1. The structure of your triptych creates meaning through form. "The Accusation" is a parallel form to "The Expulsion". The two concentration camp prisoners, dressed as Ahasuerus and Esther, echo the pose of Adam and Eve. Both Adam and Ahasuerus turn away, both Eve and Esther face forward, look God in the face. "The Sacrifice" hovers between expulsion and accusation. Expelled from Eden because of a search for knowledge, encountering the horrors of inhumanity, accusing God of abandonment and betrayal, these human beings are in an eternal moment of knowing. Can there be restoration and redemption? "Redemption comes from God." Did God truly redeem Israel from the Babylonian Exile? How much a sacrifice did God require to cause the people of Israel to return to Eretz Israel in 1948? Six million lives? Indescribable suffering? Is "The Accusation" a statement that the Jews have to redeem God? Your paintings are so powerful, your passion so intense, your knowledge truly impressive. I am grateful to you for having raised such disturbing questions. Even if we have tried to repress these questions, if we refuse to taste the fruit of the Tree of Knowledge, we feel them anyway. Merle

    1. Merle Molofsky made the following additional comments on another, psychoanalytic forum, which she has given me permission to reproduce here:

      "My reading of Sandy Drob's paintings is that the power rests with the female essence, the Shekhina. Mother as resting place, Mother as safety, Mother as defender. Mother as accessible God-imago.
      In Sandy Drob's triptych painting, there are two anguished dyads. Each dyad is a man and a woman. The first panel of the triptych is an image of Adam and Eve at the moment of expulsion. The third panel of the triptych is an image of two concentration camp people celebrating Purim, dressed as Esther and Ahasuerus, at the moment of accusation. The central panel is of souls/bodies being tortured, an eternity of sacrifice. "The Expulsion", "The Sacrifice", "The Accusation". The male figures turn their faces away from the viewer. The female figures stare directly ahead at the viewer. One side of our nature turns away, flees knowing. One side of our nature holds knowing."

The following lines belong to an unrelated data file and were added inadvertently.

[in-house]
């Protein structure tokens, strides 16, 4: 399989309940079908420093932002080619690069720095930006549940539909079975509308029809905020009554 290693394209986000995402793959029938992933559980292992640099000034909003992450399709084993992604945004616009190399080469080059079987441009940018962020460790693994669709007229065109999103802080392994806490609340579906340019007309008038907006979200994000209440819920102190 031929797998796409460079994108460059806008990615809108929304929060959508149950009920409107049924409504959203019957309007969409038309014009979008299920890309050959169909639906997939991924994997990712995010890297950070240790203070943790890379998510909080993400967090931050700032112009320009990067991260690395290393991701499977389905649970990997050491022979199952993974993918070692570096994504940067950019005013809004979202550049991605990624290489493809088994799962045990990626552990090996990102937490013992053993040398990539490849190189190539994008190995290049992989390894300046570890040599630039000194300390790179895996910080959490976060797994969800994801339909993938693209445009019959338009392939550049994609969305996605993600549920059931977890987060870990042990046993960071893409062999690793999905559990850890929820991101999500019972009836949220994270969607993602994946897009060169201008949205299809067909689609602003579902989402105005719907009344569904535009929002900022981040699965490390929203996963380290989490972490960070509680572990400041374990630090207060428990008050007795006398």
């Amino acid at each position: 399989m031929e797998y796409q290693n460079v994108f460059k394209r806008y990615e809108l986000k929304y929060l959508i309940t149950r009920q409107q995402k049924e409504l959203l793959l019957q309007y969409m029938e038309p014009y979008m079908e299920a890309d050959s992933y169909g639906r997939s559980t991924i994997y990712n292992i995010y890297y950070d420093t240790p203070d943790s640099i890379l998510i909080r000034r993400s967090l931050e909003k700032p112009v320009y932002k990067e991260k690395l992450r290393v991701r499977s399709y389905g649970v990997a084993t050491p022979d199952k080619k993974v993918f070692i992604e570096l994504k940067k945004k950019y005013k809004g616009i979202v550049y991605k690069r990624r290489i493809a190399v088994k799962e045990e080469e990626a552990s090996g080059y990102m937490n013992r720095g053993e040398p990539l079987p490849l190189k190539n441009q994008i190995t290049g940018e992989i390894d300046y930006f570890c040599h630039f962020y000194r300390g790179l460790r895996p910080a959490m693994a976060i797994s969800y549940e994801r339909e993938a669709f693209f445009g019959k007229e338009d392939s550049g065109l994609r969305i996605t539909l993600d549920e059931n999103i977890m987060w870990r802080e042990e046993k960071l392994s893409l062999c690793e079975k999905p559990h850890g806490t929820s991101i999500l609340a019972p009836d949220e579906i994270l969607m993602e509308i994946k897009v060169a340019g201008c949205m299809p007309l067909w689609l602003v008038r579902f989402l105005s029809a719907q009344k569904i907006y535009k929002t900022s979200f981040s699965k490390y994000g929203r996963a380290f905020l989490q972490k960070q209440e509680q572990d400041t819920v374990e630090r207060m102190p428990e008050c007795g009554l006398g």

The more I think about these paintings, which were consciously produced but in some important measure unconsciously created, I see them as residing in the space between a whole host of polarities, which include: birth and death, creation and destruction, humanity and inhumanity, good and evil, light and darkness, attraction and repulsion, holiness and desecration,royalty and poverty,God and humanity, faith and unbelief; and as you have pointed out, man and woman, and knowing and unknowing.

      It was really only after I completed them that I fully realized that the women in the painting were resolute in confronting the horrors of the middle panel, and the men turned their face, unable to see "The Sacrifice," which itself is conducted by men.

  2. Merle,

    I am deeply grateful and moved by your appreciative words and stirring comments on my paintings. You have, I think, grasped their essence and I have learned from your thoughts.


  3. I have just read Elie Wiesel's 'Day''. Your (our) justifiable questioning is, I feel, brave and
    necessary. I have also just finished Paul Bishop's Jung's Answer to Job. If you have not
    read this I can recommend it. Thankyou for your courage and very moving artwork. I
    agree with James Hillman that society is collectively 'mentally ill'. Too many have fallen
    asleep ....forgotten.....don't care......don't love.

    The emotion in your artwork (for me) matches Elie's emotion.........which matches the emotions brought up from a deep place when I listen to the sublime theme music to Schindler's List. I
    get a similar feeling when I look at the artistic soul-outpourings of Blake and Gibran.

    Your work on the kabbalah/gnosis is appreciated. I feel 'guided' to these areas too. Thanks
    for the humanity.

    1. Thanks so much, Richard, for your enriching comments and reccomendation. I very much respect and admire Paul Bishop, though I have not yet read his book on "Answer to Job." Yes, "Too many have fallen asleep ....forgotten.....don't care......don't love." We have forgotten, as Levinas suggests that prior to being, prior to knowing, prior to science and achievement, is the call to live compassionately and take responsibility for the suffering that we see in the face of the other. I believe that in the paintings Eve and Esther are heeding this call.